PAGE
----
2. Quickly update an internal client database. These named entities can be extracted and stored in a contract review database for easy reference. Fields that appear in any MSA such as company name, contract value, payment terms, and others can be automatically stored away while the blended summary information is manually reviewed for risk.

another generated summary output

3. Pipeline allows for easy summary optimization. As mentioned before, production level summarization is almost never black and white between extractive and abstractive. A “goal” summary for a customer that provides valuable information is normally some mix of these two based on the exact document that is fed in. This makes it very difficult to evaluate the multi-task output using machine based evaluation metrics. The accuracy of an output is relative to the reader in what information they feel should be included in the summary and how it should be portrayed. This evaluation is critical to being able to iterate on the pipeline and make improvements in the right direction for what the customer believes is a better summary. This pipeline allows for easy human based evaluation and iteration with the use of prompt optimization for the GPT-3 models. We use human feedback on outputs both during development and production use to allow the models to constantly be improving.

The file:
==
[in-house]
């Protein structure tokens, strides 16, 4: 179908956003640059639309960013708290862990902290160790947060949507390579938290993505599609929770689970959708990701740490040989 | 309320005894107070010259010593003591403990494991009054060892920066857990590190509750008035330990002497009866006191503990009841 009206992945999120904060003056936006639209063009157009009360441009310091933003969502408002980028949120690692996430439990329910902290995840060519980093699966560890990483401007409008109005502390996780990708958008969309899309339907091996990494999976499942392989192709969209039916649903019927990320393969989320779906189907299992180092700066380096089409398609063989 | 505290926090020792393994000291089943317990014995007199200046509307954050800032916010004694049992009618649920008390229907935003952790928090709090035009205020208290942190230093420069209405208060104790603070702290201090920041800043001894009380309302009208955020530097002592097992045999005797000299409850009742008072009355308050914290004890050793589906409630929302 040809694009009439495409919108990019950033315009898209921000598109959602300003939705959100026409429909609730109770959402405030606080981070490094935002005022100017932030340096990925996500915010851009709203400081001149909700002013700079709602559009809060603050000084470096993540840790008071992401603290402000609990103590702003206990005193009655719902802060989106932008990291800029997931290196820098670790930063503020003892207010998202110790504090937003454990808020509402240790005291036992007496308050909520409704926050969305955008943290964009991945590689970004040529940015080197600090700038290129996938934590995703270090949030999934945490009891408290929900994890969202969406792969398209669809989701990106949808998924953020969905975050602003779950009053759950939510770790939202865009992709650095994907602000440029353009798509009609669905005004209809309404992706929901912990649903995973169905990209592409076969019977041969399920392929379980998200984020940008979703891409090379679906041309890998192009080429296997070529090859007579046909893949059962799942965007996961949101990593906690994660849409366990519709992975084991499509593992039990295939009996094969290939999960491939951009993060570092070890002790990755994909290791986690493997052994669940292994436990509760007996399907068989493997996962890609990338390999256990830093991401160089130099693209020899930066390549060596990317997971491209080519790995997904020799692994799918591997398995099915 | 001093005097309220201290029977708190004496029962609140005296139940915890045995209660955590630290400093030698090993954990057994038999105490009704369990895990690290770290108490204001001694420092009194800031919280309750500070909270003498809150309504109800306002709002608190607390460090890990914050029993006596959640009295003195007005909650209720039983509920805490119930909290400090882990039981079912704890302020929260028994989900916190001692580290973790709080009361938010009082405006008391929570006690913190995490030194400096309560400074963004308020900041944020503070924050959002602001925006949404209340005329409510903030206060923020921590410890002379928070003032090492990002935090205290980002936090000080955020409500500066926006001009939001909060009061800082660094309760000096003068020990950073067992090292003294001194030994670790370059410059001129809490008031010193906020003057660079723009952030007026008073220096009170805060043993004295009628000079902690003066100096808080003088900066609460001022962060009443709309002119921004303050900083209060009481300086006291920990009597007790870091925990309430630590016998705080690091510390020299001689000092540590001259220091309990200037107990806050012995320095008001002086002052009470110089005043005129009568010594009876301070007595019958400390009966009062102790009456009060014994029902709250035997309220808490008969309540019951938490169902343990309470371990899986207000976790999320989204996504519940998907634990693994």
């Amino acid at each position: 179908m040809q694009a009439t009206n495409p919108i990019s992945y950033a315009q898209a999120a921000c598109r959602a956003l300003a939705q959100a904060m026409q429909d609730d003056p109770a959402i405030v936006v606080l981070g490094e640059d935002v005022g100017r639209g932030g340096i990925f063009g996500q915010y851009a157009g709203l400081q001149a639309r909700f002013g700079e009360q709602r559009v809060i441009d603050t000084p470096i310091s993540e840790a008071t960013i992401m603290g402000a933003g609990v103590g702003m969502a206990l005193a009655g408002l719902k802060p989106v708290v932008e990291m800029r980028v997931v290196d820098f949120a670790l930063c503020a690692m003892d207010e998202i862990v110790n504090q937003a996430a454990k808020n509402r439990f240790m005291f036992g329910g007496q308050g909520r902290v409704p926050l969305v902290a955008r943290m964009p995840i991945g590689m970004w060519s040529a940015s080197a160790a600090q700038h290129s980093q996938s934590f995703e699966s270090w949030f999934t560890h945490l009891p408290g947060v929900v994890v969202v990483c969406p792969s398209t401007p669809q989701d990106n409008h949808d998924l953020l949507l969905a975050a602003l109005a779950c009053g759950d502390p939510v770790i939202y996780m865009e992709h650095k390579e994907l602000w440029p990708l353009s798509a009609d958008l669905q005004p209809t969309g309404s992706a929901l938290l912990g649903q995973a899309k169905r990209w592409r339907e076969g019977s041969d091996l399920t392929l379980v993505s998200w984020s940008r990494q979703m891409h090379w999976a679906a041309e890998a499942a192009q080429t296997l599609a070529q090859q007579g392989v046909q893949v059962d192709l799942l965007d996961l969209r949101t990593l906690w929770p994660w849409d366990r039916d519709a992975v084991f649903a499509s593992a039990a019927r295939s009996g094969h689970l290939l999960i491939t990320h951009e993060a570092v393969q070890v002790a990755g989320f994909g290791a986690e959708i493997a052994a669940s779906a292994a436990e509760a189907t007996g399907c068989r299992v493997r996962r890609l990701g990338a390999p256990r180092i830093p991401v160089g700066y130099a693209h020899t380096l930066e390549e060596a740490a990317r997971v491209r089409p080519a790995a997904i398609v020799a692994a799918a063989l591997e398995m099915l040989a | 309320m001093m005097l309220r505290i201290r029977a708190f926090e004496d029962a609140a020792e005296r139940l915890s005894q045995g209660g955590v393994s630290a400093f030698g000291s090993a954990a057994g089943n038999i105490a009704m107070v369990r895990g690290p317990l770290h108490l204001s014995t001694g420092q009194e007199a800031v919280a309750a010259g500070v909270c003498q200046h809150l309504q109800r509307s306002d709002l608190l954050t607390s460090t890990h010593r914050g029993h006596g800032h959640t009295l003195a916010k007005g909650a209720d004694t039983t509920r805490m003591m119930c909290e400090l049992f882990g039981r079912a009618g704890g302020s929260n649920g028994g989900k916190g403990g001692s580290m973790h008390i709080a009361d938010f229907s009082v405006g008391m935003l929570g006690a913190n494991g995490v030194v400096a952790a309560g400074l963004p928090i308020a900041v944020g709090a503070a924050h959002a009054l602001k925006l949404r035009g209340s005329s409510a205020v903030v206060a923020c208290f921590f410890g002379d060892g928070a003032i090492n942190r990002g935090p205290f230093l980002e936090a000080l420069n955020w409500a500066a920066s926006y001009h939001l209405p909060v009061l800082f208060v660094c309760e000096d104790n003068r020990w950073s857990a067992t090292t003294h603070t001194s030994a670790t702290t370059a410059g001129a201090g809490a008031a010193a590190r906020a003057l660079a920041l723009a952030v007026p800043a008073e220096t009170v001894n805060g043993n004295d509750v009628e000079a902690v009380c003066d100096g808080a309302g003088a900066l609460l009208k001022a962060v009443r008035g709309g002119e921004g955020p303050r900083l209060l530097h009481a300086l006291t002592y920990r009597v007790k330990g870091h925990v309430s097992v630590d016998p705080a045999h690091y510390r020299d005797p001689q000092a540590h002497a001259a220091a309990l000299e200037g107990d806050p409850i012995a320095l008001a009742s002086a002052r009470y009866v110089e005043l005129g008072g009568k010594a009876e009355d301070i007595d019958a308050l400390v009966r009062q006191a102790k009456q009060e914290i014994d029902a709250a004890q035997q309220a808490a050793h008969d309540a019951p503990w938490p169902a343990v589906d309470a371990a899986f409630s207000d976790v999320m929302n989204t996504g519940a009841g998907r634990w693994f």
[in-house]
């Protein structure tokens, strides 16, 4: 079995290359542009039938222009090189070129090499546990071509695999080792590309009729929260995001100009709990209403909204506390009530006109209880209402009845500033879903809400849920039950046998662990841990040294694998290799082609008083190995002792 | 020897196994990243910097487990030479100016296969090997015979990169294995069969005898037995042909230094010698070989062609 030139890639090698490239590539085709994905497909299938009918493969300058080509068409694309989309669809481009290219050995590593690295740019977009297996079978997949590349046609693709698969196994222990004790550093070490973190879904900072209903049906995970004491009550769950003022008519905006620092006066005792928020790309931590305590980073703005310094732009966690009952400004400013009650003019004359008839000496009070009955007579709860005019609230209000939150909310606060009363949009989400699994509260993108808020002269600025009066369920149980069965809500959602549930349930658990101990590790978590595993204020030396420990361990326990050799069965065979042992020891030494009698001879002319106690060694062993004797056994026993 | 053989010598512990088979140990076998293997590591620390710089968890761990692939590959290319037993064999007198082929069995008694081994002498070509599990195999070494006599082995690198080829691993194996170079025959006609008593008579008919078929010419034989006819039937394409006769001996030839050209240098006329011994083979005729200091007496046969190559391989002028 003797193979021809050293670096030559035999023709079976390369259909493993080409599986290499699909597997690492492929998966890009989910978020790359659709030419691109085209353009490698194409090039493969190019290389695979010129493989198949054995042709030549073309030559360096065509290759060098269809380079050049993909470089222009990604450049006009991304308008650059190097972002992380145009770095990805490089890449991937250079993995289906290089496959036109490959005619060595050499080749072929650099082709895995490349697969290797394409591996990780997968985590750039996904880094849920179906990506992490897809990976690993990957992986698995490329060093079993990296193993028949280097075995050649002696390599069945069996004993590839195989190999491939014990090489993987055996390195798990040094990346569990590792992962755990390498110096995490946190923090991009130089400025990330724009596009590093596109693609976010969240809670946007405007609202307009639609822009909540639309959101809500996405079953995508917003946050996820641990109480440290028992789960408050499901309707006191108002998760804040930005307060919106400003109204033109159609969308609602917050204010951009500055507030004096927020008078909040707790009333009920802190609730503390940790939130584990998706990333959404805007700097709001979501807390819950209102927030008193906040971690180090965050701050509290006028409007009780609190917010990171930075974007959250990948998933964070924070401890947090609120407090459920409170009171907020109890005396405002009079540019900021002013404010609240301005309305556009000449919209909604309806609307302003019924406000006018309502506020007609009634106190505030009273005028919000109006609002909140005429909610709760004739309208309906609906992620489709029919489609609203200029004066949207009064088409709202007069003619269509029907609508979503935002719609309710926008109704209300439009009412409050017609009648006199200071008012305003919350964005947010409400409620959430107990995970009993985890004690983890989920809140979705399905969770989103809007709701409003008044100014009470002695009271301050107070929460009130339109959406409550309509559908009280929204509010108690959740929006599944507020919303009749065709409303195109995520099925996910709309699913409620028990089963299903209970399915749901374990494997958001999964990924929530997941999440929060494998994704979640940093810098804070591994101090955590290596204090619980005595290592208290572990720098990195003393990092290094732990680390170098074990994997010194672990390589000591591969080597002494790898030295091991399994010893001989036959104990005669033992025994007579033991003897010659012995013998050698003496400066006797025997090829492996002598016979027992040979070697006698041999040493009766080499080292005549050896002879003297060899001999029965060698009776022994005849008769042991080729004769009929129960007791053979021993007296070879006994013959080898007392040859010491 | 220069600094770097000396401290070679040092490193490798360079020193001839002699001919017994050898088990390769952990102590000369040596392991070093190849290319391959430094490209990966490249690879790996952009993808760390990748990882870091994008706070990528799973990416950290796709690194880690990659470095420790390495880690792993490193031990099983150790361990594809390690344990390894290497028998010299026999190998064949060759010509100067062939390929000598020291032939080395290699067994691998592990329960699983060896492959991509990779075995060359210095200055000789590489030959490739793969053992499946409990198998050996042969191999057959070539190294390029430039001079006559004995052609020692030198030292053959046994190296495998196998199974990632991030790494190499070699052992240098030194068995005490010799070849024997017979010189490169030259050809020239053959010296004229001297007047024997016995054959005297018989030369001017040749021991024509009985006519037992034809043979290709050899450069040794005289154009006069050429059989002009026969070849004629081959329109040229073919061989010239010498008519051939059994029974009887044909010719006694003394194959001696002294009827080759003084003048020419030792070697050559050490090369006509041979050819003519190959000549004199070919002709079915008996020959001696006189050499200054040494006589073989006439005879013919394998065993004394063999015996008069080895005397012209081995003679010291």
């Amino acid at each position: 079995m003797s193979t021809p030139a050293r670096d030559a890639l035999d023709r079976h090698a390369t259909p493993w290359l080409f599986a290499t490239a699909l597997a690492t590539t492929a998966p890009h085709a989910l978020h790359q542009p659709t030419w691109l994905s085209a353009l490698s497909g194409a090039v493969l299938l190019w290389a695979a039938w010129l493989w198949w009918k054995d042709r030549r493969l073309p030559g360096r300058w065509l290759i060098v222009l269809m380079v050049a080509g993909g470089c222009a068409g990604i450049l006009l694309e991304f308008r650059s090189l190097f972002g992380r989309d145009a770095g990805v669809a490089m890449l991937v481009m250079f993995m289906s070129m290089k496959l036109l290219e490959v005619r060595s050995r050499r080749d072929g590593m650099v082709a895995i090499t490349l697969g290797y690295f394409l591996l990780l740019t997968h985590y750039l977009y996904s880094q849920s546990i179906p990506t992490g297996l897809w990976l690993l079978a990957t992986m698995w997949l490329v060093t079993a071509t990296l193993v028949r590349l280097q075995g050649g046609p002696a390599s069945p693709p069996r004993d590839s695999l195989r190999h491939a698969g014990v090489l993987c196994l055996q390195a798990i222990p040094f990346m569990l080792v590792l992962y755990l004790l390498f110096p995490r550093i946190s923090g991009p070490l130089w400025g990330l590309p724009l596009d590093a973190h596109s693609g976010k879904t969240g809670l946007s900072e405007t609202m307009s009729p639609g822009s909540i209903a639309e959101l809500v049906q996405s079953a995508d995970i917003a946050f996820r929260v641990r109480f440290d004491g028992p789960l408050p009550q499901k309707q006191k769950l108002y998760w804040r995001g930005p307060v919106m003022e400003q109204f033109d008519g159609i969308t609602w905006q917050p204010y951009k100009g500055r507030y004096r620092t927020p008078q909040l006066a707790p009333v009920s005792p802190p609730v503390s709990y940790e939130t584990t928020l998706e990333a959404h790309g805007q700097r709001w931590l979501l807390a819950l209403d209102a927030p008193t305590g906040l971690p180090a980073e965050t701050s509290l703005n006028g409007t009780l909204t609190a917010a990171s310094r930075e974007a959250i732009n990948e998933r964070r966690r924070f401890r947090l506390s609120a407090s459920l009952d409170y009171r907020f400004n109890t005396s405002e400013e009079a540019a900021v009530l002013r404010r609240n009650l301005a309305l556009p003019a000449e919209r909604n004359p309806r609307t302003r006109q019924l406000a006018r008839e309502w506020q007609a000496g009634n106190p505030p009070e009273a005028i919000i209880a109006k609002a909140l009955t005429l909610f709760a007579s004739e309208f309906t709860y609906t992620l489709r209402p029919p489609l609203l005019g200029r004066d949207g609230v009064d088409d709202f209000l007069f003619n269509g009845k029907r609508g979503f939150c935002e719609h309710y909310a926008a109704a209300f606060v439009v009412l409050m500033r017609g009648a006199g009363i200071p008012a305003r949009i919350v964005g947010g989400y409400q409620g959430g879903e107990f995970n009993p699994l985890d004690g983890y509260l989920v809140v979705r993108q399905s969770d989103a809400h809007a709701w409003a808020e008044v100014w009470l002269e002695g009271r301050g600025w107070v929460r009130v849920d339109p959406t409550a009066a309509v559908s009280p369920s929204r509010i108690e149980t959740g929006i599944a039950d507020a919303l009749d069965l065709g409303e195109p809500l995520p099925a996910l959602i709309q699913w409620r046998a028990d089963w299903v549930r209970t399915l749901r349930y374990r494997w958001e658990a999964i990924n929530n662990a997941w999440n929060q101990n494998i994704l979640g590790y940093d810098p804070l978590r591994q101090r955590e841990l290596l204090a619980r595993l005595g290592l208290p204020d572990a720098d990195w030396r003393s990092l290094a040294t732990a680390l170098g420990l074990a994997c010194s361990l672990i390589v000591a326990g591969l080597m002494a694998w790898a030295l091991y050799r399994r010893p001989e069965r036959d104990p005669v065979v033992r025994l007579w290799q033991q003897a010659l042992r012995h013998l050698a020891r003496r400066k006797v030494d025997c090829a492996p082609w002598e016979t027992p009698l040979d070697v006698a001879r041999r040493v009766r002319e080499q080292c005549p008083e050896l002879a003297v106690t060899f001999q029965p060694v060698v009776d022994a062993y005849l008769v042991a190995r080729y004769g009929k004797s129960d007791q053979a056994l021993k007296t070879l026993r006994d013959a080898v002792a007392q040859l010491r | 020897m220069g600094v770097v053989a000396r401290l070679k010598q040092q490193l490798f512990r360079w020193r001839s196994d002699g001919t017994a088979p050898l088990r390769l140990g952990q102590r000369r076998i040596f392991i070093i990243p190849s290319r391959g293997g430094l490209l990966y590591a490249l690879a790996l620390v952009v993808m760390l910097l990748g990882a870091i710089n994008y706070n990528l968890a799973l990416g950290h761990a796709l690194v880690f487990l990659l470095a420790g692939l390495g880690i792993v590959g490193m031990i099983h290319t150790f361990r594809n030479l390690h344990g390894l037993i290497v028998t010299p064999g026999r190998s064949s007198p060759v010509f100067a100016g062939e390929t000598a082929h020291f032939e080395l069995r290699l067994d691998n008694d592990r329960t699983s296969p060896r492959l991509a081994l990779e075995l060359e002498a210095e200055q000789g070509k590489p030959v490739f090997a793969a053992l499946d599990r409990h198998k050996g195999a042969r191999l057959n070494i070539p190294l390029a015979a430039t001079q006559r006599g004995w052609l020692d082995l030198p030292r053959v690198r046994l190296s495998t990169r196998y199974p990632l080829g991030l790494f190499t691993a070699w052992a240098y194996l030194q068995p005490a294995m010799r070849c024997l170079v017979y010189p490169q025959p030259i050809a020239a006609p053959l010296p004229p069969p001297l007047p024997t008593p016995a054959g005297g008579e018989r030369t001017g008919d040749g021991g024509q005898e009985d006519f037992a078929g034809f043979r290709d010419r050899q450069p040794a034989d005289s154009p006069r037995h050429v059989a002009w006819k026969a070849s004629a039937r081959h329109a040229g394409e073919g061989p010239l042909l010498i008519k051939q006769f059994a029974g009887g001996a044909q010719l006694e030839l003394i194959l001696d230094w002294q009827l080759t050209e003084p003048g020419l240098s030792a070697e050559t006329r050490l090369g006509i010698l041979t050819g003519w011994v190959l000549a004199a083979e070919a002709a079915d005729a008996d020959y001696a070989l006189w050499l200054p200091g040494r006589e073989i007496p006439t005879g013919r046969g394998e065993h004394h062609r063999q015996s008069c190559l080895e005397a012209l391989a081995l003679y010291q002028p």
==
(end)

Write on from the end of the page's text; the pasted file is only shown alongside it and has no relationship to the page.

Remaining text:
RankME dashboard for evaluation
We leverage human evaluation of text generation in nearly all GPT-3 based generation products. Tools such as RankME make this easy

4. Base pipeline can be retrained for different document types. One of the long term results we achieved from this is developing the pipeline in a way that can easily be retrained for different documents other than MSAs. As long as the inputs and outputs stay the same, the middle models can be easily fine-tuned on the new document set.

another generated output

A beautiful summary and NER of a few termination agreement clauses. 

Interested in processing long-form legal documents?

Schedule a call today to take a look at how we can process long form documents into summaries, entities, or both! We’ve built these same pipelines for input documents up to 100 pages in length and a number of legal use cases. You can get started quickly leveraging one of these pipelines to automate legal document processing or any other long form input.